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How to fund a university

If you’re a humanities student, like me, then you’ll probably be quite excited about the new Stephen A. Schwarzman Centre for the Humanities. It’s a brand-new, interdisciplinary space in the Radcliffe Observatory Quarter and a beautiful building to boot. I hope it will put pride back into the humanities at Oxford. It’s an expensive building too. 

The issues surrounding college funding are all too painfully clear. Older colleges have large endowments and the wealthiest alumni. This means they can splurge on swanky new accommodation buildings, sports facilities, and study centres. But this article is about the faculties, institutes, and research groups that sit above the college level and belong to the University itself. In particular, it’s about the people and organisations that seem so keen to invest in the UK’s educational capital. And where better to start than with the man who gave this University its largest donation since the Renaissance? 

Mr Schwarzman is a well-known American billionaire philanthropist. He has previously donated to the New York Public Library (now housed principally in the Stephen A. Schwarzman Building). He has also bankrolled MIT (the Schwarzman College of Computing). In 2016, he launched a scholarship for Chinese masters students (the Schwarzman Scholars). See a pattern? 

Schwarzman gives such large donations that his recipients are obliged to take his name – establishing an inextricable link between the man himself and his donees. Accepting Schwarzman’s money amounts to a tacit endorsement (or at least a happy tolerance) of his personal history. This would probably be fine if Schwarzman was like Japanese social educator and writer Eiji Uehiro who gave us the Uehiro Centre for Practical Ethics. It would probably be fine if he was like IT consultant James Martin who gave us the Martin School in the Social Sciences Division. 

Unfortunately, the man behind Oxford’s new humanities space is more controversial. He is the CEO and founder of private equity group Blackstone, which was singled out by a UN Special Rapporteur as having created the global housing crisis. He described Obama’s proposals to make hedge fund managers pay more taxes as “like when Hitler invaded Poland”. Donald Trump considers him a close friend. He put his financial might behind rabid right-wingers who went on to refuse to certify the 2020 Election results.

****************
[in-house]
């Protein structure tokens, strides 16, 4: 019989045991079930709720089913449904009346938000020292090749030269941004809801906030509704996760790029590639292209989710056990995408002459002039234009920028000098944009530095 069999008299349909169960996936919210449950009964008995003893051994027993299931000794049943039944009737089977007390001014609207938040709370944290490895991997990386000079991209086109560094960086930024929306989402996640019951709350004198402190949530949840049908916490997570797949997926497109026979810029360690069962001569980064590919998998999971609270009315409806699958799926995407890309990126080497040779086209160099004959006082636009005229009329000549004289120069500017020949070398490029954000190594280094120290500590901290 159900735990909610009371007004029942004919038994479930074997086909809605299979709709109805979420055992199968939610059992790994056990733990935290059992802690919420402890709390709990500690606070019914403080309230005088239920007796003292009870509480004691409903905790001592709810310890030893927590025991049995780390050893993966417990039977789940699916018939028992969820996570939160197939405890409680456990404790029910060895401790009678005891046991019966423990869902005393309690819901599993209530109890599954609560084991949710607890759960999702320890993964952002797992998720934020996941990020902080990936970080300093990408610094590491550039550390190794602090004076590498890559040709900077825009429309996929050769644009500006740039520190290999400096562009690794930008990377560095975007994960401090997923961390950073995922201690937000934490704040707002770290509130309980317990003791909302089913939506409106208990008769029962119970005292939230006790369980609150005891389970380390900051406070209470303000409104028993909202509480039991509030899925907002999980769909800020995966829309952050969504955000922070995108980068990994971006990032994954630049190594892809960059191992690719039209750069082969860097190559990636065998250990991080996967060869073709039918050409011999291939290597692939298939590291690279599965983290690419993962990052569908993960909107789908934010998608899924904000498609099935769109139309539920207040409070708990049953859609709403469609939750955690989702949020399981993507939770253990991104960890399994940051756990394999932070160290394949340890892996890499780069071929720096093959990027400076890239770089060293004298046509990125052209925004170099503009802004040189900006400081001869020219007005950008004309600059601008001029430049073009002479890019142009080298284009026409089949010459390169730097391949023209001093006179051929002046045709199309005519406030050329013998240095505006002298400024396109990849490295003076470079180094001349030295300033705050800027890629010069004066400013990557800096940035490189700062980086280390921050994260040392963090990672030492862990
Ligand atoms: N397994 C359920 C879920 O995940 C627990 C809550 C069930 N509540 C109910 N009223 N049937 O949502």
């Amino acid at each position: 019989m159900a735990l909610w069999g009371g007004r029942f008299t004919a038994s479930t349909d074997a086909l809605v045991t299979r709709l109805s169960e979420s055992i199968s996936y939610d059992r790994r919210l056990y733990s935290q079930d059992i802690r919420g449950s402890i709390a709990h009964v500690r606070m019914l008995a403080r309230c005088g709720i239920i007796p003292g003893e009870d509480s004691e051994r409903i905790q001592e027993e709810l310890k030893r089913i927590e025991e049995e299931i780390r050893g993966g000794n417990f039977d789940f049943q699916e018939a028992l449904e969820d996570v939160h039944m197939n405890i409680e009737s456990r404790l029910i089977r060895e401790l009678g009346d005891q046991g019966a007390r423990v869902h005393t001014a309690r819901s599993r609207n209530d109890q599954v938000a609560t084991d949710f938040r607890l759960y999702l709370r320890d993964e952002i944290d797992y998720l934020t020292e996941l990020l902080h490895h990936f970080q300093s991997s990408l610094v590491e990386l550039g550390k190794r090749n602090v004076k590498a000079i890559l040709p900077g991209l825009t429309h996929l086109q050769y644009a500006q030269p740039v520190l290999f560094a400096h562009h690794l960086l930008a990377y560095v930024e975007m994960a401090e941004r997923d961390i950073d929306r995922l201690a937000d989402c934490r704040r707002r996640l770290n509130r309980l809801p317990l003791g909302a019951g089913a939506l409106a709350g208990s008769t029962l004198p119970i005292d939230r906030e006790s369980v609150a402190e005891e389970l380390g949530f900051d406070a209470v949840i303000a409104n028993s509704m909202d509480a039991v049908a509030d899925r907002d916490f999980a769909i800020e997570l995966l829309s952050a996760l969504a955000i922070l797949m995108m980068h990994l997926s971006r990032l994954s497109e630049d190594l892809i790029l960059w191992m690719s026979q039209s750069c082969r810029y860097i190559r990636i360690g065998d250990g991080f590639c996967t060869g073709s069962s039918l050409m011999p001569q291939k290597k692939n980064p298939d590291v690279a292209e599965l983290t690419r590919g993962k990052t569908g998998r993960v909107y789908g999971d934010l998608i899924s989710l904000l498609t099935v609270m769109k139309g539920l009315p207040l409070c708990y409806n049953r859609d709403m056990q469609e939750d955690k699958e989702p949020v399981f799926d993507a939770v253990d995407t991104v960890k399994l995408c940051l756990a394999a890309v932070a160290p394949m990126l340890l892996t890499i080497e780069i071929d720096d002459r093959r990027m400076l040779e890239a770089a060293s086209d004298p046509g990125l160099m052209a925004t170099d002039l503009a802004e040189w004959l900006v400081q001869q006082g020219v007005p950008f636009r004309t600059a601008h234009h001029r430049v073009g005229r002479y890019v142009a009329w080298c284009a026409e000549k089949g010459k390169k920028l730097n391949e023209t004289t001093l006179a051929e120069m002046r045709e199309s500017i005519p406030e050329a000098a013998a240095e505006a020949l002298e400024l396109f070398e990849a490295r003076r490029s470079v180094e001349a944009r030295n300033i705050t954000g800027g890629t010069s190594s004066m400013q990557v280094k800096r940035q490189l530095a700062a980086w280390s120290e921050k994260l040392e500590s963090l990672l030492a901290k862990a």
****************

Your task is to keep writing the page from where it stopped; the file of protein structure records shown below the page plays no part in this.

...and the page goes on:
And all this is before we consider the ethics of whether anyone should be as rich as Schwarzman is. His 40 billion dollars comes with a social, political, and (obviously) economic power that should really be the preserve of banks, charities, and government. Instead, he can wield such huge influence that the University of Oxford – whose previous plans for a humanities centre were a decade behind schedule – is left with little choice but to accept. The world’s number one ranked university in thrall to one man. 

Schwarzman is not the only one. The Saïd Business School, Dickson Poon China Centre, Ertegun House – even the Ashmolean (Elias Ashmole) and the Radcliffe Camera (John Radcliffe) – all testify to the power of one individual, many of whom have attracted controversies. At least these donors are transparent. More opaque arrangements include the subtle hand of Elon Musk behind the now-defunct Future of Humanity Institute, that of Exxon Mobil in the Nuffield Department, and mining group Rio Tinto’s role in the Blavatnik Centre – yet another eponymous institute!  

Some will argue that this criticism is highly impractical. After all, universities need funding. This is especially true of those like Oxford which belong to the global elite of institutions that do ground-breaking work every day. Nobody would begrudge Cancer Research UK helping fund new clinicians or even AstraZeneca in delivering the Covid-19 vaccine. Oxford cannot be picky with funding, the argument goes, in an age where government support waxes and wanes

But surely we can do better. The University must be more than a collection of ever grander institutes massaging the egos of various (usually male) billionaires. The future of funding doesn’t mean cutting all ties with rich philanthropists – that isn’t possible. However, universities can at least be aware of the ethical and reputational risks they take when relying so obviously on individuals and their commercial ventures. 

A better future would be one where Oxford drew more astutely on the wealth its colleges have in reserve. One where innovation was promoted by paying tutors a decent wage rather than launching more architectural vanity projects. Where the University worked in smaller collaborations with charities, other universities, and groups of benefactors. Where an incoming Labour government sees the value of Oxbridge to the British economy and keeps funding flows stable. So of course I’m excited about the Schwarzman Centre – but there is undoubtedly a future where Oxford can hold its head much higher.

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